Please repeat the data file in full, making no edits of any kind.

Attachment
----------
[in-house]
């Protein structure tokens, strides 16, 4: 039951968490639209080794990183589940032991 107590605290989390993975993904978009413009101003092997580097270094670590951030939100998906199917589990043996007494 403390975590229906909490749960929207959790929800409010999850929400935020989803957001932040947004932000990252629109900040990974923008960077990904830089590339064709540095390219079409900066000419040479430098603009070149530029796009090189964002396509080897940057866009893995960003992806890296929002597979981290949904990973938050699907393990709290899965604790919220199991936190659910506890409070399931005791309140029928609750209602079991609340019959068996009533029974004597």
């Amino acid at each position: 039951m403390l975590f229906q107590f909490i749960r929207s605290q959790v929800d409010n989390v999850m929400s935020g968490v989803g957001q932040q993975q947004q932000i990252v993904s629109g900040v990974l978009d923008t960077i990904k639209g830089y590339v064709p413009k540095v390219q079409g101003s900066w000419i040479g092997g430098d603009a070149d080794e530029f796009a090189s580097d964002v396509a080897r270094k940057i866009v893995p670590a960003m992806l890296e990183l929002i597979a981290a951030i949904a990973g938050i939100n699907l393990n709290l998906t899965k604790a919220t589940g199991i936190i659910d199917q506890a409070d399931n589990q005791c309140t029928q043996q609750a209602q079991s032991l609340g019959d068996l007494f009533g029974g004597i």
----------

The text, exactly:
[in-house]
């Protein structure tokens, strides 16, 4: 039951968490639209080794990183589940032991 107590605290989390993975993904978009413009101003092997580097270094670590951030939100998906199917589990043996007494 403390975590229906909490749960929207959790929800409010999850929400935020989803957001932040947004932000990252629109900040990974923008960077990904830089590339064709540095390219079409900066000419040479430098603009070149530029796009090189964002396509080897940057866009893995960003992806890296929002597979981290949904990973938050699907393990709290899965604790919220199991936190659910506890409070399931005791309140029928609750209602079991609340019959068996009533029974004597």
């Amino acid at each position: 039951m403390l975590f229906q107590f909490i749960r929207s605290q959790v929800d409010n989390v999850m929400s935020g968490v989803g957001q932040q993975q947004q932000i990252v993904s629109g900040v990974l978009d923008t960077i990904k639209g830089y590339v064709p413009k540095v390219q079409g101003s900066w000419i040479g092997g430098d603009a070149d080794e530029f796009a090189s580097d964002v396509a080897r270094k940057i866009v893995p670590a960003m992806l890296e990183l929002i597979a981290a951030i949904a990973g938050i939100n699907l393990n709290l998906t899965k604790a919220t589940g199991i936190i659910d199917q506890a409070d399931n589990q005791c309140t029928q043996q609750a209602q079991s032991l609340g019959d068996l007494f009533g029974g004597i």